The Paw Print
This article originally ran in the November 4 edition of Paw Print. Because of factual errors, this article is reprinted in full with corrections.
The Faculty Lecture on 27 October featured Dr. Stephen Roberds, a political science professor at ASC. The topic was the Midterm Elections and was timed perfectly, the week before Election Day. He discussed what could be expected in these elections and also, with a little pushing and goading from some of his colleagues present at the lecture, made a prediction about the outcome in numbers.
As he said during his lecture, the one last Wednesday can be considered a “part two” to the lecture he gave in April. This time around he only discussed the Senate and House of Representatives during the midterms in depth. He presented those attending with a graph showing the trends of the Midterm Elections since 1954 and noted a trend that the president’s party, while gaining seats in Presidential Election years, tended to lose on average 16 seats during the midterms.
Dr. Roberds predicts that this year, the Democratic Party will lose 50 seats, addressing his Democratic colleagues and their views as “too liberal.” When asked by an attendee what he thought about Obama being more in the middle than presidents usually are, Roberds nixed that and explained that Obama is giving the idea that he’s in the middle and trying to meet the Republicans halfway when really he is just alienating them and keeping his stance to the extremes of the Liberal views. He encouraged people to know the issues and to research their candidates before making a choice on Election Day.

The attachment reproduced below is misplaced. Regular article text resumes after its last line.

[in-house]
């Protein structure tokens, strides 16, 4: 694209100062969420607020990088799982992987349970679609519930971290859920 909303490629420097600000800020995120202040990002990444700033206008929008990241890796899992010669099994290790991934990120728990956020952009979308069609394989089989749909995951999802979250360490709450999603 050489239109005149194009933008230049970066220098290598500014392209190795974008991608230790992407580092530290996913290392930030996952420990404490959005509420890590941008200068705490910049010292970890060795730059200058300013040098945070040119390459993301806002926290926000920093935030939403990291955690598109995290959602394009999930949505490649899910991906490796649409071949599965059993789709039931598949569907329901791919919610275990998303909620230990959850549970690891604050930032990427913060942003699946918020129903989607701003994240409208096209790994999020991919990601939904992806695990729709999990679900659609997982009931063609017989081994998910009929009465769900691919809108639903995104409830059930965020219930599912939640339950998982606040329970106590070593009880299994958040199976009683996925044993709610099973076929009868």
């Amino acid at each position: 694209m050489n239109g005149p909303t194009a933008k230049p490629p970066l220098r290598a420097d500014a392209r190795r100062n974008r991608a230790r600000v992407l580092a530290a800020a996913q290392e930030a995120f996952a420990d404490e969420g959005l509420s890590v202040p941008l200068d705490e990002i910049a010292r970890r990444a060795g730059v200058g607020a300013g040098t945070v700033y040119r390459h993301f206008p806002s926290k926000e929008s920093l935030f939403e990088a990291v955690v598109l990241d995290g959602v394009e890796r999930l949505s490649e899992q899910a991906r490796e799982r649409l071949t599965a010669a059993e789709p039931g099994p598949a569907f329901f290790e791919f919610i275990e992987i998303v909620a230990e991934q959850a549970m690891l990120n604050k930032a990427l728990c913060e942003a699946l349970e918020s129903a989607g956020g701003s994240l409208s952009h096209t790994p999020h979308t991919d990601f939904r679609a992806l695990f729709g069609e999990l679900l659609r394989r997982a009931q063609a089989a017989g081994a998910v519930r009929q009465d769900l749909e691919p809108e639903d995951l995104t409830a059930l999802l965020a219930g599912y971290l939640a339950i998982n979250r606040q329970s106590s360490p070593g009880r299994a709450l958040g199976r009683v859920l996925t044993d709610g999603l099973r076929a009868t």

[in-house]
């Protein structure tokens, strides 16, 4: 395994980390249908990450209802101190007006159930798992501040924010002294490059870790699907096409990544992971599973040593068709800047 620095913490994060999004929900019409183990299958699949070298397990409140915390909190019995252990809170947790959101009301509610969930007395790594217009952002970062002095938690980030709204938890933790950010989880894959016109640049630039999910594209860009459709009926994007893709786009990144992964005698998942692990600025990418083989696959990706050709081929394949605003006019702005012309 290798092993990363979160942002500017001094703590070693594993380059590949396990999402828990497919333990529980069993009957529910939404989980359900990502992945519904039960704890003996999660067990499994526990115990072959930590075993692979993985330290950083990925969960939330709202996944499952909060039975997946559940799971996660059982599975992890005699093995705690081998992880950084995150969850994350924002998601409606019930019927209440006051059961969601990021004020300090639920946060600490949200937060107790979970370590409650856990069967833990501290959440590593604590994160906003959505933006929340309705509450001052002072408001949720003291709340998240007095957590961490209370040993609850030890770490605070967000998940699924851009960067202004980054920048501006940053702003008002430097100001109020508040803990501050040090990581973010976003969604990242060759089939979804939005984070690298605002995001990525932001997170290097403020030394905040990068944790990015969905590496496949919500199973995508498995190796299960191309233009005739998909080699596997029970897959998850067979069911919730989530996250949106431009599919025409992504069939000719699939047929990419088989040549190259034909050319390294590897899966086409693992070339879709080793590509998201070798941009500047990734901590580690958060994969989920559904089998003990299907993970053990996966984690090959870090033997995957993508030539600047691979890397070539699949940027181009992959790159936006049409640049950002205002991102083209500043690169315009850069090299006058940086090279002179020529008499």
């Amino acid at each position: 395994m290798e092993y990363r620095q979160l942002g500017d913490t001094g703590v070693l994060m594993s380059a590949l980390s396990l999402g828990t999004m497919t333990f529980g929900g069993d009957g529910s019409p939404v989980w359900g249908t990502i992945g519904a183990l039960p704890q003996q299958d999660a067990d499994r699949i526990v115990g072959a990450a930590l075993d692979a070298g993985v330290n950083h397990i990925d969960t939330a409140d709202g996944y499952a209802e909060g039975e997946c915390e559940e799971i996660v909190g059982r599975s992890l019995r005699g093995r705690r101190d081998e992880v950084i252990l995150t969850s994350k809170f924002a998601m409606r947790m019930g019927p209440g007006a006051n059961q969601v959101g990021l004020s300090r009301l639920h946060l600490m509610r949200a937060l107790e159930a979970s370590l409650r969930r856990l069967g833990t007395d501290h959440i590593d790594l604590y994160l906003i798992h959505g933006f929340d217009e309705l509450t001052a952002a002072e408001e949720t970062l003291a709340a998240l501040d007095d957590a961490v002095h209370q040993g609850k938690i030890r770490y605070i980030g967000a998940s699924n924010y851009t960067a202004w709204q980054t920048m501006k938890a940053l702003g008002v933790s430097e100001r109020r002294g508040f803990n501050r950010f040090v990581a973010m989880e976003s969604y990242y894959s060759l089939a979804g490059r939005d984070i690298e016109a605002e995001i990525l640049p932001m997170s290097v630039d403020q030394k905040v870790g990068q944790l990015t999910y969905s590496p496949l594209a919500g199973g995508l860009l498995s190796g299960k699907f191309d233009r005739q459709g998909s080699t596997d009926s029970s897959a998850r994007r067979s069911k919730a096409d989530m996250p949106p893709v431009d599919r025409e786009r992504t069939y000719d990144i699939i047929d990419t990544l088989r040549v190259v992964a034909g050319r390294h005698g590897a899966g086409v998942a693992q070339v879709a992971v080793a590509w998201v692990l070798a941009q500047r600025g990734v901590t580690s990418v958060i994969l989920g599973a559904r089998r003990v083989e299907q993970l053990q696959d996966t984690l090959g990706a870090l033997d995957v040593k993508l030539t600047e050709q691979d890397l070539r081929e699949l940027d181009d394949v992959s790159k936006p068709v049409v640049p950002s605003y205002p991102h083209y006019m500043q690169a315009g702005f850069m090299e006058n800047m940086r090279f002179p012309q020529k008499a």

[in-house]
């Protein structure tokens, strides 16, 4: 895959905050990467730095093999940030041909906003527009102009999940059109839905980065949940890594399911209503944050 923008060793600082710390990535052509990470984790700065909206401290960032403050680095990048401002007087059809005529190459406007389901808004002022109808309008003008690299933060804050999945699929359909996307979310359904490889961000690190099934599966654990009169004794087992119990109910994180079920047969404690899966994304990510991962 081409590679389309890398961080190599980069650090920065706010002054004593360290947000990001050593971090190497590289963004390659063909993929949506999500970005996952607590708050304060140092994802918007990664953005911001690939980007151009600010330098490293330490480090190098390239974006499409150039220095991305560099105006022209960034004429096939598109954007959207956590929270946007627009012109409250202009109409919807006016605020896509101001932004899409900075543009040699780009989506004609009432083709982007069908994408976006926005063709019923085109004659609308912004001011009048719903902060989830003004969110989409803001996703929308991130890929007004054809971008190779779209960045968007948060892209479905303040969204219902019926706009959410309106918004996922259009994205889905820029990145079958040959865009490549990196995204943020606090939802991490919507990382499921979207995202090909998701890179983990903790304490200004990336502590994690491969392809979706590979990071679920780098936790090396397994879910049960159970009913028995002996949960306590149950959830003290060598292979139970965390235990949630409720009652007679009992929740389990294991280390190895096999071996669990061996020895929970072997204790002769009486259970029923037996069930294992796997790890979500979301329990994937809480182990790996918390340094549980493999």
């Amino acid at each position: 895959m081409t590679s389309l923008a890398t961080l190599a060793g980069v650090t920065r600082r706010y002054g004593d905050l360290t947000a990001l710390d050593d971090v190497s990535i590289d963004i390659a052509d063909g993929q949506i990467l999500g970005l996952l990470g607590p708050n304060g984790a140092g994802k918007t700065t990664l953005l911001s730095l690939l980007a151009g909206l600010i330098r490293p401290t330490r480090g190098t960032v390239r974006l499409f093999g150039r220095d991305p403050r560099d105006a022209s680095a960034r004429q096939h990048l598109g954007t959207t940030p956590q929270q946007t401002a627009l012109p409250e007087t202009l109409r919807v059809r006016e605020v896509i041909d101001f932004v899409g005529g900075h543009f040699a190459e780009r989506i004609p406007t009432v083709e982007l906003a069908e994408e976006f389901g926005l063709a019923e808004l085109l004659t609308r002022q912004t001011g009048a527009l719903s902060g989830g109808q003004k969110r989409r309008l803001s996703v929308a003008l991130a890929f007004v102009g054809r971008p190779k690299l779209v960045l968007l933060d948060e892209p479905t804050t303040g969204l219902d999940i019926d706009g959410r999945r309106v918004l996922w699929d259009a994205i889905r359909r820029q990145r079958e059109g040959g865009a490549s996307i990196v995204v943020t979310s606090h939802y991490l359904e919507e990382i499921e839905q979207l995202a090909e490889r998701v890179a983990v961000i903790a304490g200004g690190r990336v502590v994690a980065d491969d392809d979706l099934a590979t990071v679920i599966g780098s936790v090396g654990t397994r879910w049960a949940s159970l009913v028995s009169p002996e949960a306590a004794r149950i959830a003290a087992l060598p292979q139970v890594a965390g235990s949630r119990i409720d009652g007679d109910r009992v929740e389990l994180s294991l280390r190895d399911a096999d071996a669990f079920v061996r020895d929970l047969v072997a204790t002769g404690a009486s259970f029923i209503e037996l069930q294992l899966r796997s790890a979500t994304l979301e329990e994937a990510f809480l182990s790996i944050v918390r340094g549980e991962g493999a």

During his discussion, he also addressed the presidential race of 2008 and the way that Obama went about choosing his advisors. He mentioned that if Ken Salazar had been allowed to stay as a Senator in Colorado, the Democrats might have a better chance this year because he has been in politics so long, he has positive name recognition and Salazar had a following of Democratic voters guaranteed to him. By taking away one of Colorado’s best known Democrats and replacing him with Michael Bennet, who no one had heard of, was a big mistake and that the president had essentially shot himself in the foot on that issue. Bennet does not have name recognition and had never ran for or been elected to a state office before.
Dr. Roberds brought in help from his colleagues where necessary during the question and answer section of his lecture. Being in the History/Government/Philosophy department has its perks because basic American History, as was utilized in Dr. Roberds’ lecture, is easily found. He discussed what was happening in American History when there were losses from the presidential party in Congress of more than 25 seats from 1954 to 2008. His insight into the election histories was helpful in noticing a trend of loss and only twice since 1954 has there been a gain during the midterm elections.
The next faculty lecture will be held Wednesday, 17 November at 7 P.M. in Porter Hall 130, the big lecture hall. The faculty lecturer will be Dr. Robert Astalos, Associate Professor of Physics, with the topic “Kepler and the Search for Other Earths.”